For example, if you were to have a circle that has a radius length of 10 ft. and you measured out an arc length of 10 ft. on the circle that is still considered being "1 radian" measure.

Now we are ready for the Unit Circle. The Unit Circle is a circle that is centered at the origin of the Cartesian coordinate system and has a radius of length 1 unit.


Notice that when rotates counterclockwise, we create a quarter rotation of a circle and stop on the positive y-axis. The radian angle measure is called, "/ 2". We claim,
"= / 2".

As we continue to make a counterclockise rotation with and stop at the negative x-axis, the radian angle measure is called, . So now we may indicate, = .  As we continue the counter clockwise rotation and stops on the negative y-axis, the radian angle measure is called,"  ".  Now we can claim that   Continuing in the counterclockwise rotation and return back to the positive x-axis, has "come full-circle" or made one complete revolution. The radian measure is now "2". Thus we conclude that= 2.

When the terminal side of an angle coincides on one of the coordinate axes, we recognize the angle as a "Quadrantal angle". We can recognize the above angles,    as quadrantal angles.


Page 4

Special Angles - 5

As we continue to learn about angles of radian measure angles on the Unit Circle, we see that there are quite a few angles.

The "special angles" that we are introduced to are All of a sudden there are an additional "9" other angles or radian measure that correspond to the special angles.  We are now at a total of "16" angles of radian measure that are on the unit circle.

Iin: - 5

One of the challenges in Trigonometry is learning the actual location of each of the special angles. One method that has assisted me (and better than "memorizing") in actually learning the angles of radian measure is using what I call, "The Three Butterflies".

Imagine three butterflies that live inside the unit circle. They are the "Short" butterfly, the "Medium butterfly" and the "Skinny" butterfly. We look at the "wingtips" of the butterflies and how they correspond to the radian measures.  We also look at the coordinate points that they give based on their location on the unit circle. We also see that the radian measure for correspond with each other.

Page 5


Short Butterfly - 6

We will start with the "Short Butterfly " that you see below. Each of the corner "wingtips" has a radian measure. Also notice that the radian measures all have a denominator value of "6".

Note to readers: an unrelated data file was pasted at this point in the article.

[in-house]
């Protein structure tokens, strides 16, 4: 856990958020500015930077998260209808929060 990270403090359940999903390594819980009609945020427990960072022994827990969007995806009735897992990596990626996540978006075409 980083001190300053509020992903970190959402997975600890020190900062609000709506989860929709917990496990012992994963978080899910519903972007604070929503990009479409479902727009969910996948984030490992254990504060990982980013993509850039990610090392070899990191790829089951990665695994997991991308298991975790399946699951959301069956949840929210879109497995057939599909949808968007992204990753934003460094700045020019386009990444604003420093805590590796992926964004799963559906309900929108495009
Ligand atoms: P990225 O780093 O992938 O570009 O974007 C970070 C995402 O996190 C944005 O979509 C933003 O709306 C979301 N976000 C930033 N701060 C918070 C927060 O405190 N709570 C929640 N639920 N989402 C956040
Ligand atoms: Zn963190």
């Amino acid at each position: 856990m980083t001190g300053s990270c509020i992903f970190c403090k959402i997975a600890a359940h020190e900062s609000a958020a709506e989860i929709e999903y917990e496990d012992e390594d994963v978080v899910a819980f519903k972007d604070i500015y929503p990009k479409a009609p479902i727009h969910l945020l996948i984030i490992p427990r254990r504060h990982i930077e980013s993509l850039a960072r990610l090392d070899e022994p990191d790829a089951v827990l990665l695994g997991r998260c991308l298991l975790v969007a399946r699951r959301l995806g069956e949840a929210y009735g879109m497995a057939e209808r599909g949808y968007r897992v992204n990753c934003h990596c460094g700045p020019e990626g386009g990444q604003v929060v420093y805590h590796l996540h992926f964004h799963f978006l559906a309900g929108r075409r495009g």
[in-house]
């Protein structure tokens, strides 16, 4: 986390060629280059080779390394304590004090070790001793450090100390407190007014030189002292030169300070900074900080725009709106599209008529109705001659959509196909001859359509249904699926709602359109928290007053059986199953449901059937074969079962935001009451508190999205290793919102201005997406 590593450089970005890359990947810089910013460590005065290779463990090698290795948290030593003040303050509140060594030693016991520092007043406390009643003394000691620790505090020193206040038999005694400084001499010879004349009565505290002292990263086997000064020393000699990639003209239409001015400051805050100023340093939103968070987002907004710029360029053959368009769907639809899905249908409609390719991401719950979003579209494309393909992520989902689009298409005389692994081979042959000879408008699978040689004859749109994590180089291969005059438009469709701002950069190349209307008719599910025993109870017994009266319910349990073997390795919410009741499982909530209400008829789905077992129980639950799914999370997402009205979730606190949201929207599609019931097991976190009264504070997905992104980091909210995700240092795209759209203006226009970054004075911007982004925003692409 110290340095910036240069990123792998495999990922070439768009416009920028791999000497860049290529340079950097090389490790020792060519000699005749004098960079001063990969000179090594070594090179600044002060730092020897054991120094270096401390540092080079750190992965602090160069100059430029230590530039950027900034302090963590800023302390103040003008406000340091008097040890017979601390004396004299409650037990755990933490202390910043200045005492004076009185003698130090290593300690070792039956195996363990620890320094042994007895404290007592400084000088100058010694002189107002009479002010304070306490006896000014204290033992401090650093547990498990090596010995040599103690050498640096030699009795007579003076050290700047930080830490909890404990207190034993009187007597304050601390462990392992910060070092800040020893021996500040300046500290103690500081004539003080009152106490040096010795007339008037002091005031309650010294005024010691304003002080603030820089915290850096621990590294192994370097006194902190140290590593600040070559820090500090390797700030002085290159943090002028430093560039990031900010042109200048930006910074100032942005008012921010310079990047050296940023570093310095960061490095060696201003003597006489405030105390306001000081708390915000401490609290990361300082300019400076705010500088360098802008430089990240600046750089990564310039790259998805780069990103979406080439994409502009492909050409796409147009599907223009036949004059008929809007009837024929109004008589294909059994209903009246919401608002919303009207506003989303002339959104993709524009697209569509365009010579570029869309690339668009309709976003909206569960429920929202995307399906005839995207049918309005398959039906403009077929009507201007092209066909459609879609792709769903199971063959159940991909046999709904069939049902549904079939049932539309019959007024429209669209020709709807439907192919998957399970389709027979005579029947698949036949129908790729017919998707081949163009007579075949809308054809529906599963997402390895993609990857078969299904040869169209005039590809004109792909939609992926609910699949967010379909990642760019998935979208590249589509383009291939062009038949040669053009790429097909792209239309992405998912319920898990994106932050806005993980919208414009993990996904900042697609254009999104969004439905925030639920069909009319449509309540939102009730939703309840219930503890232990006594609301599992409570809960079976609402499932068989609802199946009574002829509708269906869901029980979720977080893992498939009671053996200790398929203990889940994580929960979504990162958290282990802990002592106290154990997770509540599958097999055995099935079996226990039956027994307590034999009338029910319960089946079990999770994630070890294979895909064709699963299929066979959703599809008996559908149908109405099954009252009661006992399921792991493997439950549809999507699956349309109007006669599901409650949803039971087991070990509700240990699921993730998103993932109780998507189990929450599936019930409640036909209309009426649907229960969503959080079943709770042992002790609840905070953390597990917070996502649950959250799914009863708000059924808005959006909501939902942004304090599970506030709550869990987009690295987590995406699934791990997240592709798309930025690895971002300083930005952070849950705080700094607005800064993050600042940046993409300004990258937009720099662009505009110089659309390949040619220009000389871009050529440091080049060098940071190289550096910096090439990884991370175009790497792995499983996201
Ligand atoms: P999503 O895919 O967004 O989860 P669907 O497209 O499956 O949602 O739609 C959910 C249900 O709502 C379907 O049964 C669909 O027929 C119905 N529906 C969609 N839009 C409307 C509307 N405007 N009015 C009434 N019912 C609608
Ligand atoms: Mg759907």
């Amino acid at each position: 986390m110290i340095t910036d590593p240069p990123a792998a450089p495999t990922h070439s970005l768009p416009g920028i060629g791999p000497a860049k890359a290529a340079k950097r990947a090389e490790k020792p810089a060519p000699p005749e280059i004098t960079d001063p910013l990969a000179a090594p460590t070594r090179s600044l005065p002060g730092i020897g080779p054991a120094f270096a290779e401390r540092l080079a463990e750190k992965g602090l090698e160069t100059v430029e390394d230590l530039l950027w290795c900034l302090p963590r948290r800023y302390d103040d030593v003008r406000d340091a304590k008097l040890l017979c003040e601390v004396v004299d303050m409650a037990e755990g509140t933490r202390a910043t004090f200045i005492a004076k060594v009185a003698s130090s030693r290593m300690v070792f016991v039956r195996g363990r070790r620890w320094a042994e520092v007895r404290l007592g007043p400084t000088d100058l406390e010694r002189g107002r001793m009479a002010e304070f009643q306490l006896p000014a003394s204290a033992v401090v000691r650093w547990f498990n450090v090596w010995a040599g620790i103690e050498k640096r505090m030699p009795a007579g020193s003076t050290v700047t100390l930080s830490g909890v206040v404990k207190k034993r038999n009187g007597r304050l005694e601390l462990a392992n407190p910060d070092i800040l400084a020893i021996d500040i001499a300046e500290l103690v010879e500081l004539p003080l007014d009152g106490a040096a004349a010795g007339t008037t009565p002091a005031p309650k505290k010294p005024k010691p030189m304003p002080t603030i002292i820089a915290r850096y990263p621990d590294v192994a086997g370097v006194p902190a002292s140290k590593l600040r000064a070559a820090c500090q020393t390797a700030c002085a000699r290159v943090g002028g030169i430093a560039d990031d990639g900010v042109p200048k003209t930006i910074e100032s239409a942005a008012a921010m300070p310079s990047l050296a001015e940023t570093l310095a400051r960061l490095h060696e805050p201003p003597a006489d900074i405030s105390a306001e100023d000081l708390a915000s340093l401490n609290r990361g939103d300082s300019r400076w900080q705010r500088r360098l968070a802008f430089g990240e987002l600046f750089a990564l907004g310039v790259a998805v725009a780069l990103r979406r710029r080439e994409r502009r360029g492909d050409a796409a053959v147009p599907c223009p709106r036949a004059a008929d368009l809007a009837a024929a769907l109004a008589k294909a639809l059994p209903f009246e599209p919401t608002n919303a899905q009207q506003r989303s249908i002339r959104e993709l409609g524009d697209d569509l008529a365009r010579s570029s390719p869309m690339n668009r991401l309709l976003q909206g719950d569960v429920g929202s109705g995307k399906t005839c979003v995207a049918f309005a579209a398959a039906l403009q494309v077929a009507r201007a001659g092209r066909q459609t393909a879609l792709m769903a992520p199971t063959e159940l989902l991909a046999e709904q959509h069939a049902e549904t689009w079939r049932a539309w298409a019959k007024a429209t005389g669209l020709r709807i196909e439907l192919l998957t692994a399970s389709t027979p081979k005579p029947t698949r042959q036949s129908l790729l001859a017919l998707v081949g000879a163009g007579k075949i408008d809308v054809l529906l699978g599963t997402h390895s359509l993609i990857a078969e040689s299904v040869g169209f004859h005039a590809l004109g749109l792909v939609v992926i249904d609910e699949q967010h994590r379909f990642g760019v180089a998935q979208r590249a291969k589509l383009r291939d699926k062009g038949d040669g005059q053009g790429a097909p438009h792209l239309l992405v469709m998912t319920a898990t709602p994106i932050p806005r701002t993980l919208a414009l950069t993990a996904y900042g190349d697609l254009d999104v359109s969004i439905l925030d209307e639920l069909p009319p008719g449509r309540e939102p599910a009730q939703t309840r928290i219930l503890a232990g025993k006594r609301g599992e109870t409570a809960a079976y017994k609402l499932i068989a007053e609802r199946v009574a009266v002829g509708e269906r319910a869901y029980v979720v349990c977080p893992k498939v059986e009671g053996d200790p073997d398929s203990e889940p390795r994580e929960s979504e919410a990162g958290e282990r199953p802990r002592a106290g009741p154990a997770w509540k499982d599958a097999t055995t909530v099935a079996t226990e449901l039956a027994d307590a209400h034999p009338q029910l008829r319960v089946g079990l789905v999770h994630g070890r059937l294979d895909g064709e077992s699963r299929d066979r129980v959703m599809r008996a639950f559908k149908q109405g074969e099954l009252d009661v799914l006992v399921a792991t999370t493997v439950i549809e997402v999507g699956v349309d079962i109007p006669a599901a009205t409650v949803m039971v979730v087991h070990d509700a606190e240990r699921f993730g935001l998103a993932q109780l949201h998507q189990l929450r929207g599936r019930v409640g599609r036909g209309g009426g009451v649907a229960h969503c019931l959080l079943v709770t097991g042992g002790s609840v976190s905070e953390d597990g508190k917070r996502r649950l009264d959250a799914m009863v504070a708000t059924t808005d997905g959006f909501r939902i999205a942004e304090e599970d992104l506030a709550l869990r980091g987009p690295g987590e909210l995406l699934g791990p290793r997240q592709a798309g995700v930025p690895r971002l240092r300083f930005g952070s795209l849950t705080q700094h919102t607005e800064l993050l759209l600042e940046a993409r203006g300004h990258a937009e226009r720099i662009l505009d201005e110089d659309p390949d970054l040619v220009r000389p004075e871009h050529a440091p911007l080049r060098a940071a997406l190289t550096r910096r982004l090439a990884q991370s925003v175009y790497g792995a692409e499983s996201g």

Medium Butterfly - 6

The "Medium Butterfly" will have radian measures with the denominator value of "4". Notice the corner of its "wingtips" below.



Page 6

Skinny Butterfly -7

The "Skinny Butterfly" will have radian measures with the denominator value of "3". Notice the corner of its "wingtips" below.



Coordinate Points - 7

If you were to look at each butterfly separately, you will notice that the coordinate points, that are located at the "wingtips", all have the same absolute values. It is only due to the location of which quadrant each "wingtip" is in that the values will be either positive or negative. See the butterflies below.

"Short Butterfly" - 7:  



Page 7

Medium Butterfly - 8

"Medium Butterfly":



"Skinny Butterfly" - 8:


Intervals of

Page 8

 On the Unit Circle - 9

When we look at the unit circle as intervals of the "special angles"  between , we notice that  has a total of "12" intervals.  Four angles will correspond with the angles of , and "4" angles will correspond with the "Quadrantal angles", when simplified.  If you look a little closer, one can see both the "Small Butterfly" and the "Skinny Butterfly".



Page 9





The radian angle of  will have a total of "8" angles. Four of the angles will correspond with the "Quadrantal angles", when simplified. Notice that one can visualize the "Medium Butterfly".







The radian angle of  will have a total of "8" angles also. Only two of the angles will correspond with the "Quadrantal angles", when simplified. Those angles are on the x-axis. Also, one can see the "Skinny Butterfly".


Page 10




**Sihasin: - 11**

As we look back on the module, we started out with a short comment on mathematics and Navajo culture.

- Next, we followed with a review of the mathematics subject; Trigonometry. The review was to prepare us for the view or interpretation of the "Three Butterflies".

- And we finally got to meet the "butterflies" and to attempt to get an understanding of what they had to offer in terms of mathematics. As we reflect on the module, we want to ask ourselves several questions.

- Below is a list of several questions to get started but also questions that you may have but are not listed.

  • Do you think that this was an interesting way to interpret mathematics?

  • What mathematical concepts were helpful in this study?

  • Are there any other questions that you had that were answered by this model?

  • What other creature "representation" would you have used instead of a "butterfly"?


Page 11